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Integrity Block

26 January 2010 6,136 views 2 Comments

Concrete Masonry Units, also affectionately called “CMU,” provide those fortunate enough to be able to lay hands on them with an easy, fire-resistant, low maintenance, cheap way to throw a wall together in a hurry.  All that’s needed is a foundation, the aforementioned CMU, reinforcement, mortar, concrete to fill the voids in the blocks where necessary, and somebody with a strong back to put it all together.  Convince your somebody to stack these ingredients evenly in neat rows – and voila!  You have a wall.  You can even cover up CMU with something else if they look ugly.  So where’s the drawback?

According to the Portland Cement Association, “the standard concrete block is a rectangular 8X8X16-inch unit (200X200X400 mm) made mainly of portland cement, gravel, sand, and water. The concrete mixture may also contain ingredients such as air-entraining agents, coloring pigment, and water repellent” (Source: PCA).  While cement is in many ways an exquisite material, it is also energy intensive to produce.  It’s also subject to price volatility due to fluctuations in demand, although I read somewhere that right now it’s being consumed by humankind in larger quantities than water.*
One solution to the problem of too much cement in one’s concrete walls is to bulk the mixture up with a large quantity of dirt.  Rammed earth construction and adobe are two alternatives that use soil composites and recycled rock materials – often from the very site on which the construction occurs (local is good).  This construction technique produces absolutely gorgeous, thick, luscious walls with amazing striations running through them.  Of course, the look is a bit “unconventional” and this might make it tricky to finance the construction in say, a pseudo-Victorian duplex development.  The other problem with this type of construction is that not every Tom Dick or Harriet knows how to do it.
Image copyright Bilsano
Integrity Blockhas attempted to take the convenient aspects of a unitized masonry construction system and combine them with the earth-friendly, dirt-filled characteristics of rammed earth construction.  Integrity Block’s building blocks are made out of a super-secret proprietary soil composite that contains pre-consumer recycled content (waste material from mining and quarrying operations). The manufacturing process consumes 40 percent less energy and emits 39 percent less carbon (Source: Edmonds).  While the goal is to cut cement out of the formula for the blocks at some future date, right now there is 40% less cement than in traditional CMU (Source: Schwartz).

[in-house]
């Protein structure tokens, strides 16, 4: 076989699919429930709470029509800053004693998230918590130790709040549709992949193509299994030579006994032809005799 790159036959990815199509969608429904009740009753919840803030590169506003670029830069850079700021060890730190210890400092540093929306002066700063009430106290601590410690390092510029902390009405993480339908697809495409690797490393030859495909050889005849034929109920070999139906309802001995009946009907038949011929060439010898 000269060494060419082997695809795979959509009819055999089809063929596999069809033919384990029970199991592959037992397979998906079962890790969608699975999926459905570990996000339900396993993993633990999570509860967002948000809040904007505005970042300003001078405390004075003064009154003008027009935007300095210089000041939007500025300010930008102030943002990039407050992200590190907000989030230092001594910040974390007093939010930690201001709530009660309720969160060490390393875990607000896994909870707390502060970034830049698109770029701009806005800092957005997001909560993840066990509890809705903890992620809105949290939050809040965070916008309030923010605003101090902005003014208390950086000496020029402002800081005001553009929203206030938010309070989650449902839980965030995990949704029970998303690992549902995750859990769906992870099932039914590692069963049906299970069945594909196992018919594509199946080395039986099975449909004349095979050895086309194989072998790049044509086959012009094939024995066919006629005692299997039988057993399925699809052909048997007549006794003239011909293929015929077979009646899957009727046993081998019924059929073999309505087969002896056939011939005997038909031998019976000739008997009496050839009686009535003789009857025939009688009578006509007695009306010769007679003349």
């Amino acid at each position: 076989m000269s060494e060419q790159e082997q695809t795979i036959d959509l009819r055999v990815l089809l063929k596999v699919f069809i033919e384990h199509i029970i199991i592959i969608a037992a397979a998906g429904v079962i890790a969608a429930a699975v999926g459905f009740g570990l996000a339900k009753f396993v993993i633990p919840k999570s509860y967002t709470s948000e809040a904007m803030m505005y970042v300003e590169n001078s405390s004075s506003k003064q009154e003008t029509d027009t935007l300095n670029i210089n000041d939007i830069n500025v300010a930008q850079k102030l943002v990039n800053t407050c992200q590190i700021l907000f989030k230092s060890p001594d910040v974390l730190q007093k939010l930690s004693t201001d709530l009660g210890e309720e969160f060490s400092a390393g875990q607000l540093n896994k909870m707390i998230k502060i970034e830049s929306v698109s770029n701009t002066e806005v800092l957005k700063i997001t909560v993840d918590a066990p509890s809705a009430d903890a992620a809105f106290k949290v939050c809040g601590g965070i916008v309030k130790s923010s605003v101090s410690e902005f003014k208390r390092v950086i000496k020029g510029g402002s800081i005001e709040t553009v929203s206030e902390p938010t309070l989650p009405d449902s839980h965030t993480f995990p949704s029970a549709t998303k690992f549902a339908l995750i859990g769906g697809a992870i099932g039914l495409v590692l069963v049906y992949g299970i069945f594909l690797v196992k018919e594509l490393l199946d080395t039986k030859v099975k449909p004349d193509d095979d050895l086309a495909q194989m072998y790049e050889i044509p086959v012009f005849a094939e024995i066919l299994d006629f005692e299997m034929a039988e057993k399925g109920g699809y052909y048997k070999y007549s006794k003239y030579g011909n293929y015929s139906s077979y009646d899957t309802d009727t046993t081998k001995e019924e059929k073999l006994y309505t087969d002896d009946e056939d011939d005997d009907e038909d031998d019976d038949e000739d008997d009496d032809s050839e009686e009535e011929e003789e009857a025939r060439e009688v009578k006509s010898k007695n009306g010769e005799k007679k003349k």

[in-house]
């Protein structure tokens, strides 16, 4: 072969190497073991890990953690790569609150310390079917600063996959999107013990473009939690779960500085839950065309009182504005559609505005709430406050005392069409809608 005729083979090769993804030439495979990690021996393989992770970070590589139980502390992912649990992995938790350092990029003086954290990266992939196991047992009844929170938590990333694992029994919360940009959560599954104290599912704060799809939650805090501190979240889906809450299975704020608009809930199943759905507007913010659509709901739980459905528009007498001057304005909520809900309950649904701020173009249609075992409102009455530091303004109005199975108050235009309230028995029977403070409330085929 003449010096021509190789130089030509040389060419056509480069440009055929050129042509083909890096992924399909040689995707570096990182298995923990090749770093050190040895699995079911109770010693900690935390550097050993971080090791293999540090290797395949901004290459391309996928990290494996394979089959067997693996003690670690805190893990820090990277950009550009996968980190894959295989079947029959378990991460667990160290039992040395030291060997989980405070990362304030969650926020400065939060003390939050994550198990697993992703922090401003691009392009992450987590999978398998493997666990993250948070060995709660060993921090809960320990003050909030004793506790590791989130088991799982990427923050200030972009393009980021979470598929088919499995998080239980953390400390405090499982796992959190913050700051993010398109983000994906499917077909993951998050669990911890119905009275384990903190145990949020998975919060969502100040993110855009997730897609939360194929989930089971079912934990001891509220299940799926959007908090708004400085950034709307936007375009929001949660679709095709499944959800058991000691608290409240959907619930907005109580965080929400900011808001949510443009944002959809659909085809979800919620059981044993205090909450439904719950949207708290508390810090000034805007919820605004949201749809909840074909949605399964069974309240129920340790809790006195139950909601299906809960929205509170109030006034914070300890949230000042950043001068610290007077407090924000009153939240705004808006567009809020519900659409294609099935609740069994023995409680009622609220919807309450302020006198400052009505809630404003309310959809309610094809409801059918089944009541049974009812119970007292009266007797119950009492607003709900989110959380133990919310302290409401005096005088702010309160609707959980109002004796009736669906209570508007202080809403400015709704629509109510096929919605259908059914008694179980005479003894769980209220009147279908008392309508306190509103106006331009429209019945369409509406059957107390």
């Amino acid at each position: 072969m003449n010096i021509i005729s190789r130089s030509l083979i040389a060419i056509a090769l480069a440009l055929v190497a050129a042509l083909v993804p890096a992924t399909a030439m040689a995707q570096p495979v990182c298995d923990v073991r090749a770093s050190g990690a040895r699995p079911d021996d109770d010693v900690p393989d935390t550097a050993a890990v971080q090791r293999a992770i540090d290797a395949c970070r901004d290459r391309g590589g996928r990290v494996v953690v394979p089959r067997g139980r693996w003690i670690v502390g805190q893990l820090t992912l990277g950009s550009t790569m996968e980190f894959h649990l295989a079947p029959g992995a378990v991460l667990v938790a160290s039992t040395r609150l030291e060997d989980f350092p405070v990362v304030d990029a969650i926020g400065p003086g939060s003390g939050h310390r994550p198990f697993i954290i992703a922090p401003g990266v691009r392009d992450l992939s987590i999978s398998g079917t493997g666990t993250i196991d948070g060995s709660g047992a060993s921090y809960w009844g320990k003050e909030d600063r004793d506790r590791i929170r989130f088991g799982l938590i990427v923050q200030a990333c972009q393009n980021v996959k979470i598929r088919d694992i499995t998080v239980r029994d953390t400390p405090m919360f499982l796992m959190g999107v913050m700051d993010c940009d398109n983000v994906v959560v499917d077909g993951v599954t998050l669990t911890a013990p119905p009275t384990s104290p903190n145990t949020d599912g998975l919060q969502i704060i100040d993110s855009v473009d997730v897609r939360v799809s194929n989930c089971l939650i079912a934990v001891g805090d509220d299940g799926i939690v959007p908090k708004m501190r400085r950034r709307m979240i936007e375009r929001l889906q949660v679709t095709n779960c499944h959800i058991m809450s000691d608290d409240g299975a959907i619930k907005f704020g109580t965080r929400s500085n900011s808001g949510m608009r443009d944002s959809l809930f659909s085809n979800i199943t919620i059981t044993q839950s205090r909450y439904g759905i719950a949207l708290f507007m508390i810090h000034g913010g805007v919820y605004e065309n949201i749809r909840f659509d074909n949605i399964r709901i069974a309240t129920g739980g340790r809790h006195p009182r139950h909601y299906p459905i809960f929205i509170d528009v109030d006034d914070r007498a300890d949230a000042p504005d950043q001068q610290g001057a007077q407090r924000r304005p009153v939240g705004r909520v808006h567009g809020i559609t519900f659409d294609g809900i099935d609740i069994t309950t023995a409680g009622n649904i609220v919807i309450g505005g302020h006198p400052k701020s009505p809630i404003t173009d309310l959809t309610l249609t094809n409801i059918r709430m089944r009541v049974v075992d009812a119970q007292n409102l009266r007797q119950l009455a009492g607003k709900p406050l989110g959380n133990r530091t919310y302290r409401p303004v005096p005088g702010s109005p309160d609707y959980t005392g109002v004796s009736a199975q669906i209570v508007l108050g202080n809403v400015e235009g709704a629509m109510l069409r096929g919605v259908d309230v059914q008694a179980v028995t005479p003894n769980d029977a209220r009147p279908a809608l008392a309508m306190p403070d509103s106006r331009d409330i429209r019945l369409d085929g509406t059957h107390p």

Image courtesy Integrity Block
So here are some reasons why Integrity Block has all the makings of awesomeness: the super-secret proprietary soil composite is formulated such that blocks come in earthy colors like brown or gray; the blocks come in standard sizes, and they meet typical CMU performance standards and established codes.  Anyone (by which I mean almost everyone) who can lay CMU will be able to work with Integrity Block.  I can practically smell the LEED credit.
As far as I can tell, Integrity Block distributes its product only in Northern California, in order to keep the old carbon footprint low, but they’re trying to expand production across the United States (Source: Edmonds).  Let me know if you’ve used this product and describe the experience, if you’re inclined.
Image courtesy fastcompany.com
The large quantity of soil that has crept into these blocks make assigning them to the Earth category something of a no-brainer.  I wonder how they would perform in a marine environment – I’m picturing a sea-side marsh in Georgia, for example.

*I can’t properly attribute this statement and you may choose to assume that I made it up.

“Concrete Masonry Units.”  The Portland Cement Association.  Accessed 01/29/10. URL.
Edmonds, Molly.  “What’s so Special about Integrity Block?” HowStuffWorks.com.  Accessed 01/26/10.  URL.
Schwartz, Ariel.  “10 Green Startups to Watch” FastCompany.com 11/10/09. Accessed 01/26/10. URL.
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  • Daniel Vaughn said:

    He looks so happy holding that block, they must be great!

  • Jess Ferrera said:

    Hey, Alli –

    You sure did a lot of research and it shows! These alternatives are very interesting. Hope to utilitze some of these materials when we finally buy our home in Sonoma.

    Keep on keeping us informed.


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